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Daily briefing - 18 September 2019

Walmart, founded by the Waltons (though not the ones who had their own TV show), is an American phenomenon. It's the type of place you can drive out to and buy the whole of Halloween in February. It was supposed to be driven out of existence by Amazon, but these days Walmart.com looks like similar to Amazon.com and even offers next-day delivery. This month Walmart launches a digital-first credit card with Capital One which will sit nicely into the Walmart Pay wallet, and will offer five percent cash back on walmart.com purchases. So it's a clear attempt by Walmart to defend its territory from both Apple and Amazon. Walmart has been acquiring technology know-how in the payments space following its acquisition of Flipkart and has been wrangling with the big players for years. It has remained focused on retail and doesn't yet offer cloud computing or rocket adventures. So don't write Walmart off yet.

The US has been calling for an unconstitutional coup in Ecuador for several years, or "regime change" as they like to call it. News is emerging now that the digital identities of the entire population have been leaked in a hack so comprehensive that the data even included details for Julian Assange, due to his residency in the Ecuadorian embassy in London. "The news has jolted the small South American nation, underlining the risks of rapid digitalization of personal data pursued by its government," writes the New York Times. "This year, Ecuadorean authorities admitted to using Chinese facial recognition technology to reduce crime. Some expressed indignation that a provincial firm founded two years ago with capital of just $3,000 had access to sensitive and extensive government databases." Yes, that is unusual, isn't it, New York Times? Could there possibly be another explanation, considering for instance the company was storing the data on servers in Miami? Or that Novaestrat's website is suddenly offline? The people behind Novaestrat are thought to be connected to the former regime, when the business had government contracts, and the data is likely to have been supplied by civil servants sympathetic to a previous government.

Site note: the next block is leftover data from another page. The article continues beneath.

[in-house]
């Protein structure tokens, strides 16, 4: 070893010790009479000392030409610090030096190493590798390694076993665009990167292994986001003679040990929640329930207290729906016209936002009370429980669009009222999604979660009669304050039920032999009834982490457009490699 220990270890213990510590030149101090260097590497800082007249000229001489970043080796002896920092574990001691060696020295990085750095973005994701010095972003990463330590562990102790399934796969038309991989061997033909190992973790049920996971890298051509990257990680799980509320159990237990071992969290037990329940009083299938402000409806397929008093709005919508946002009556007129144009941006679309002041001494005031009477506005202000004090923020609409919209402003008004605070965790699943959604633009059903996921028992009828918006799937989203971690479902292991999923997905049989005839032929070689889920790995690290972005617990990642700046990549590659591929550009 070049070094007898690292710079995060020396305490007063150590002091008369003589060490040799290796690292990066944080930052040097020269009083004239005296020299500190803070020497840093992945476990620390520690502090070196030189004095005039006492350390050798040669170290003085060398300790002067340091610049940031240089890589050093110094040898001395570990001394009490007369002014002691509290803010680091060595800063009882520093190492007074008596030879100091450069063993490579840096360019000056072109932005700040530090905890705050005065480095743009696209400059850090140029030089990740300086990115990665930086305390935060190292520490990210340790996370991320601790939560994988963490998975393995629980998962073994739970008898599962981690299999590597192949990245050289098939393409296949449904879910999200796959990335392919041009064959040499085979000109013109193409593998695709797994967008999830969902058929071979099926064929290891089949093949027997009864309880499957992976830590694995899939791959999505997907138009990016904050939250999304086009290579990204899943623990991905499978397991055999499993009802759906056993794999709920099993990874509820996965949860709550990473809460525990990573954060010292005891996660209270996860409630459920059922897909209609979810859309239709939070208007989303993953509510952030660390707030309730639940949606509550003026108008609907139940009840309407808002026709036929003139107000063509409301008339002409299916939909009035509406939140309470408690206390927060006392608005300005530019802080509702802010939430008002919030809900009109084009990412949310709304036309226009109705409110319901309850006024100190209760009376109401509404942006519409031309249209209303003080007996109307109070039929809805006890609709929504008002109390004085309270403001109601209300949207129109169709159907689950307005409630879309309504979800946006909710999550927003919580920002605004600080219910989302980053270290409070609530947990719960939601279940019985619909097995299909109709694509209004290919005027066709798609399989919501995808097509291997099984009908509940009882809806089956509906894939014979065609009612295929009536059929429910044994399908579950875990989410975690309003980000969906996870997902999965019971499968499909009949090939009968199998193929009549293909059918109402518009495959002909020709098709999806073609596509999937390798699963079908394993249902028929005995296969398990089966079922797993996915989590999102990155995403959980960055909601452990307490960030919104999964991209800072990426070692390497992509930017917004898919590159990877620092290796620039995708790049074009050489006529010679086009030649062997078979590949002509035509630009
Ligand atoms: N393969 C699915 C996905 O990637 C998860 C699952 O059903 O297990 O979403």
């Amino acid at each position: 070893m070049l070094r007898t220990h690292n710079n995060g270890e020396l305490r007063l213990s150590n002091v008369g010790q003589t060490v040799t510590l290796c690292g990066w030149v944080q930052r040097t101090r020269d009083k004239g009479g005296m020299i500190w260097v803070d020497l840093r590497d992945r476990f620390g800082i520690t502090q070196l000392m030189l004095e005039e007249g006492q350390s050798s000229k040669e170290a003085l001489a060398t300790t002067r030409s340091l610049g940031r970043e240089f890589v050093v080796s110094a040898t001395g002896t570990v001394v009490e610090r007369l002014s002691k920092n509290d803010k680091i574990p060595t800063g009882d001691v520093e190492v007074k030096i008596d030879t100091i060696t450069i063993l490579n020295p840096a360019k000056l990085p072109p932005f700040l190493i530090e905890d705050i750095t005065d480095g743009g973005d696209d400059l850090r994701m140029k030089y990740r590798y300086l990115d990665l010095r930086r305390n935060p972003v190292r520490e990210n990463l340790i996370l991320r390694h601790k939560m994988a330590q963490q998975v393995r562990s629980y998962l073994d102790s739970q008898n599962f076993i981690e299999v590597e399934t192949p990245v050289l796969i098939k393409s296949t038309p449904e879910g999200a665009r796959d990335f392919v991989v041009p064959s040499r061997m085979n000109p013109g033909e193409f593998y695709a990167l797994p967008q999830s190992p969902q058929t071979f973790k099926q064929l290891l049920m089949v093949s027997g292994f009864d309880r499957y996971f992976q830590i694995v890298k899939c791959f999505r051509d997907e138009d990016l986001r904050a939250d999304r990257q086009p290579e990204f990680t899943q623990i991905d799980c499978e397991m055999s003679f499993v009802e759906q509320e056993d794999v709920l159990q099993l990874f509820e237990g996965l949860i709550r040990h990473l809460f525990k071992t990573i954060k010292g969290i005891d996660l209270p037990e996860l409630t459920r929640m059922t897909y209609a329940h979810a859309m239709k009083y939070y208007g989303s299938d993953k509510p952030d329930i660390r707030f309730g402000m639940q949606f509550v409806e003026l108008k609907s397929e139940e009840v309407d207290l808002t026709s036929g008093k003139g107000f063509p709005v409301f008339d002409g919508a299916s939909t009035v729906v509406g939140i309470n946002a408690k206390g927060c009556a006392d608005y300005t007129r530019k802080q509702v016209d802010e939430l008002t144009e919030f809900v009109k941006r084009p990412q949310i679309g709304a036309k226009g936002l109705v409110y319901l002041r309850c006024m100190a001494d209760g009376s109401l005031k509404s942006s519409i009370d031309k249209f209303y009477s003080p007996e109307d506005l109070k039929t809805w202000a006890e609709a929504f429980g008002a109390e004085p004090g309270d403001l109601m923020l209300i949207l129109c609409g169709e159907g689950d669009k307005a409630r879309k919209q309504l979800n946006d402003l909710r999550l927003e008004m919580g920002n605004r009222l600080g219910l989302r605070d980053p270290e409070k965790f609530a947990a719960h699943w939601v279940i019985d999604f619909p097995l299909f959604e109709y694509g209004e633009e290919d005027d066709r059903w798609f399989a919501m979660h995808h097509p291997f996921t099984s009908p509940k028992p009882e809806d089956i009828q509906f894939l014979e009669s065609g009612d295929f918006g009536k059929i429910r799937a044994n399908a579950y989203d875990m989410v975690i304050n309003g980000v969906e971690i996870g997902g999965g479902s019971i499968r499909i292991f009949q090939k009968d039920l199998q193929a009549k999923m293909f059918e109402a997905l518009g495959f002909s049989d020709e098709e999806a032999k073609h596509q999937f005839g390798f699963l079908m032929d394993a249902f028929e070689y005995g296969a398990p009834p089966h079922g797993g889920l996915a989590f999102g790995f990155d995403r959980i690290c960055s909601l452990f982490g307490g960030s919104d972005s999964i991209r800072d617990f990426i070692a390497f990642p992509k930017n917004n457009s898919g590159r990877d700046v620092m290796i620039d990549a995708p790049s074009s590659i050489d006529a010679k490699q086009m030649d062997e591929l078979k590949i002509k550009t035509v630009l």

Nigeria's banking sector is deeply tied to the oil industry and is facing the need to diversify, for environmental and political reasons. With Bill Gates literally shouting at everyone to de-carbonise yesterday, the future of big oil has never looked more gloomy. Standard Chartered's Nigerian business is targeting a doubling of its consumer banking business in the years ahead. ""Retail is where we're going to see exponential growth," Lamin Manjang, the chief executive officer for Standard Chartered's Lagos-based subsidiary, said in an interview. "It's just a logical expansion of our portfolio" so the company can be diversified should there be a downturn in other parts of the business, he said. That's an understatement. With the Financial Stability Board recommending that banks begin introducing green risk into their portfolios, this is not going to be an optional extra for much longer.

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